After some searching on the internet, I got to the following article:
Moreover, I noticed the following S.M.A.R.T values in two of my disks, which indicate that the harddisk head goes into parking position approx. every 5 seconds:
193 Load_Cycle_Count 0x0032 019 019 000 Old_age Always - 544417 193 Load_Cycle_Count 0x0032 148 148 000 Old_age Always - 156549
Well, as I had 4 harddisks of the type WD15EADS-00P8B0 and my problems were very similar, this looked like a good reason. However, before changing the disks, I wanted proof, so I needed to monitor the disk performance during idle time.
Linux fortunately provides some tools for monitoring I/O activity, especially iotop and iostat. Iotop comes very handy as it displays the current I/O load on the system in a manner similar to the famous “top” command. Iostat on the other hand measures more values than iotop and can be used to look at details of the disk I/O system, as can be seen here:
gaia:~# iostat -t -c -d 2 -x -m sda Linux 2.6.36-custom (gaia) 31/01/11 _x86_64_ Time: 16:45:42 avg-cpu: %user %nice %system %iowait %steal %idle 0.30 0.00 0.24 0.62 0.00 98.83 Device: rrqm/s wrqm/s r/s w/s rMB/s wMB/s avgrq-sz avgqu-sz await svctm %util sda 1.13 0.25 3.08 5.86 0.20 0.07 60.83 0.04 4.43 0.97 0.87 Time: 16:45:44 avg-cpu: %user %nice %system %iowait %steal %idle 0.19 0.00 0.13 0.00 0.00 99.68 Device: rrqm/s wrqm/s r/s w/s rMB/s wMB/s avgrq-sz avgqu-sz await svctm %util sda 0.00 0.00 0.00 0.50 0.00 0.00 8.00 0.01 12.00 12.00 0.60
With iostat one can easily log the current I/O status into a file. What’s missing, however, was a tool to graphically display the details of single values, so this was something I had to develop. What was particulary interesting to me was the await value, as this indicates the average wait time in milliseconds for the response of the harddisk. If my theory was right, the “await” value should be very high, up to some seconds.
So, what I came up with was a simple Python script, called iograph.py. This script is a bit hacked together and also uses the Gnuplot library, so in case you want to use it, you will have to install the Python Gnuplot library and maybe hack a bit in the script itself. Then I monitored the I/O with a simple command like this:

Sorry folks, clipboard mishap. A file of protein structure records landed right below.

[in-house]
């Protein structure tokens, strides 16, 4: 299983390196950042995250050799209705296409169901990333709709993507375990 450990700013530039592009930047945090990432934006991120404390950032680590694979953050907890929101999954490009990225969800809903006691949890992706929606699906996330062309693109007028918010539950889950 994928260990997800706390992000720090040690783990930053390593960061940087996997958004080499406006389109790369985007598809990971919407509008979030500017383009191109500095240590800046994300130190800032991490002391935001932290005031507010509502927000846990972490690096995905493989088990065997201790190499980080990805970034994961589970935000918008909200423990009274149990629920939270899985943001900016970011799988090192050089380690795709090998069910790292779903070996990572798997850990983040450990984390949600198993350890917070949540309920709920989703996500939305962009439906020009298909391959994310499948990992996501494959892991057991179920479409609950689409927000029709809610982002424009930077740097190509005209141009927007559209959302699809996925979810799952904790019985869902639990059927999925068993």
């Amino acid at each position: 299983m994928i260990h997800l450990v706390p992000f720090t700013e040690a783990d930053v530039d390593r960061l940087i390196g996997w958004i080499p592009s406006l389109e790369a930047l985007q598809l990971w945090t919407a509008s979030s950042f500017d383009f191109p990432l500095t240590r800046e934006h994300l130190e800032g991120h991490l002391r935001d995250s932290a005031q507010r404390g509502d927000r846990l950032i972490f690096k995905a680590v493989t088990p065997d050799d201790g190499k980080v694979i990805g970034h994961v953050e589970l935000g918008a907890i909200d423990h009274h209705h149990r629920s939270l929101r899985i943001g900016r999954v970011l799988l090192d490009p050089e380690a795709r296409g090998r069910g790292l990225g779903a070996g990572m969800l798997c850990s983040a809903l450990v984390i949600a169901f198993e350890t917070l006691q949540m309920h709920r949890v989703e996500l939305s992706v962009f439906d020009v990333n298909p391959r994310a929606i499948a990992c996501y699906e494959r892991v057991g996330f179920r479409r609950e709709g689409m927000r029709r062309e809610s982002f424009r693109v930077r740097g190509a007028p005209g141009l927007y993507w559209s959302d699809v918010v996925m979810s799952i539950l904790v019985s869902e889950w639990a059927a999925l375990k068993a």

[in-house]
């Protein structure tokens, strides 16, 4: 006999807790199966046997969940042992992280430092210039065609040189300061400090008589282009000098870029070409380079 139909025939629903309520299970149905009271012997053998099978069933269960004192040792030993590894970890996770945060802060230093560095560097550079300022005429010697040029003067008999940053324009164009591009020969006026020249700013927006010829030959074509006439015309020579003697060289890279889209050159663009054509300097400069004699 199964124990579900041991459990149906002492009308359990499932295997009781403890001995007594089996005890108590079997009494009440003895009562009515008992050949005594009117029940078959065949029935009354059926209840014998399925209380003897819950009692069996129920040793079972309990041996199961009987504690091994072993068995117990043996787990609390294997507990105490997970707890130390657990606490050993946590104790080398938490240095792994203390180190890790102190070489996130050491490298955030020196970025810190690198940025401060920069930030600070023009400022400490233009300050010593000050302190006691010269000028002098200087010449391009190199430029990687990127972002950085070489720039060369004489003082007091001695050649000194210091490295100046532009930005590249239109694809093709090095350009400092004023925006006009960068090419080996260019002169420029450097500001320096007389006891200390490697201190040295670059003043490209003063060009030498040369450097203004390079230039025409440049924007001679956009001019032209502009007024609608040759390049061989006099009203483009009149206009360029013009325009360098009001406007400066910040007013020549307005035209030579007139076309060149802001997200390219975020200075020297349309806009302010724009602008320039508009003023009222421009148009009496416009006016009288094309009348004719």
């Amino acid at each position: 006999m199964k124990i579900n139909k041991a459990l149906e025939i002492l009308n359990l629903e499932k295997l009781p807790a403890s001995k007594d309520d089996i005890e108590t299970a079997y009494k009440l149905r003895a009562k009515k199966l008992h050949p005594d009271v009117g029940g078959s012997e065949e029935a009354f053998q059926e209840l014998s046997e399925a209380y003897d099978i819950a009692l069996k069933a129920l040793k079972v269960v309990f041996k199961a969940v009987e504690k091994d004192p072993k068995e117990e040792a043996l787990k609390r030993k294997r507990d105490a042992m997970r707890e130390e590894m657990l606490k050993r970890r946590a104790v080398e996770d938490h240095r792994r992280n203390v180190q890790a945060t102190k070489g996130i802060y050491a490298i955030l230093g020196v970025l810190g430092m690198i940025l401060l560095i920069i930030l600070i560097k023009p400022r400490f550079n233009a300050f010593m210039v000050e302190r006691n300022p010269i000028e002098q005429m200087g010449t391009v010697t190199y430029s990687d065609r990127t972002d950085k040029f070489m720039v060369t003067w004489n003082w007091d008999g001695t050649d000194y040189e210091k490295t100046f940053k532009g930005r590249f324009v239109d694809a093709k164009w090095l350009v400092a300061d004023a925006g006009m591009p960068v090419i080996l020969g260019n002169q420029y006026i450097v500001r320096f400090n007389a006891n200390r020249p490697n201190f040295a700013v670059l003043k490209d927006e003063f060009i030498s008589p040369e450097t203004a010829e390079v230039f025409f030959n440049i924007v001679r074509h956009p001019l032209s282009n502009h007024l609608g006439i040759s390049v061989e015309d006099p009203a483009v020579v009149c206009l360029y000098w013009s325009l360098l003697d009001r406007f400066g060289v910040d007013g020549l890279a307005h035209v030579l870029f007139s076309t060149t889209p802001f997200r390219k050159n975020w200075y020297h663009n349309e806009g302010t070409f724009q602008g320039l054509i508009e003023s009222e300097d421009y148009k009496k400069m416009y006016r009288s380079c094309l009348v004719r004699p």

iostat -t -c -d 2 -x -m sda sdb sdc sdd sde sdf > iostat.dat &
After some time, I experienced disk I/O stucks again and therefore feeded the monitored data into my script, with the following results:
The above picture was the monitored data of /dev/sdc, whereas the lines mean the following:
- Blue: The await times in milliseconds
- Red: The current transfer rate in Megabytes/seconds
- Green: The CPU utilization in percent
Everything seems o.k. here, the await time is lower than 50ms, which is reasonable. One can see that I started to read from the disk after approx. 1/3rd of the diagram, which was fine, too.
The above diagram illustrates the same values for /dev/sdc. It can be seen that the average wait times are up to 5 seconds, which proofs my theory, thus the drive is defective.
As I experienced the problem on /dev/sdc at another time, too, it seems that the WD15EADS has some bug, that may have to do with the Load_Cycle_Count. It may be that after a specific amount of placing the head in the parking posistion, it has problems to “unpark” it, which results in these high wait times. Anyways, I sent back all 4 harddrives as they were in warranty and got 4 models with a later production date. For now it seems that the problem is gone. Moreover, Western Digital provides a simple DOS tool which can be used to shut off the harddisk head parking, so the Load_Cycle_Count stays low now.
To check that the problem does not occur again, I wrote another little script called mon_iostat.py that can be used to continuously monitor I/O values and log in case some value (such as the average wait time) is exceeded. This script can be called like this but may need some hacking in case you want to monitor other values than average wait:
iostat -t -c -d 2 -x -m sda sdb sdc sdd sde sdf | python mon_iostat.py > await.log
For now, the problem seems to be gone as no error is logged so it seems the problem is solved permanently.
By the way, all the scripts can be found at this location. They are far from perfect but may proof a good entry point for measuring and monitoring your harddisk performance.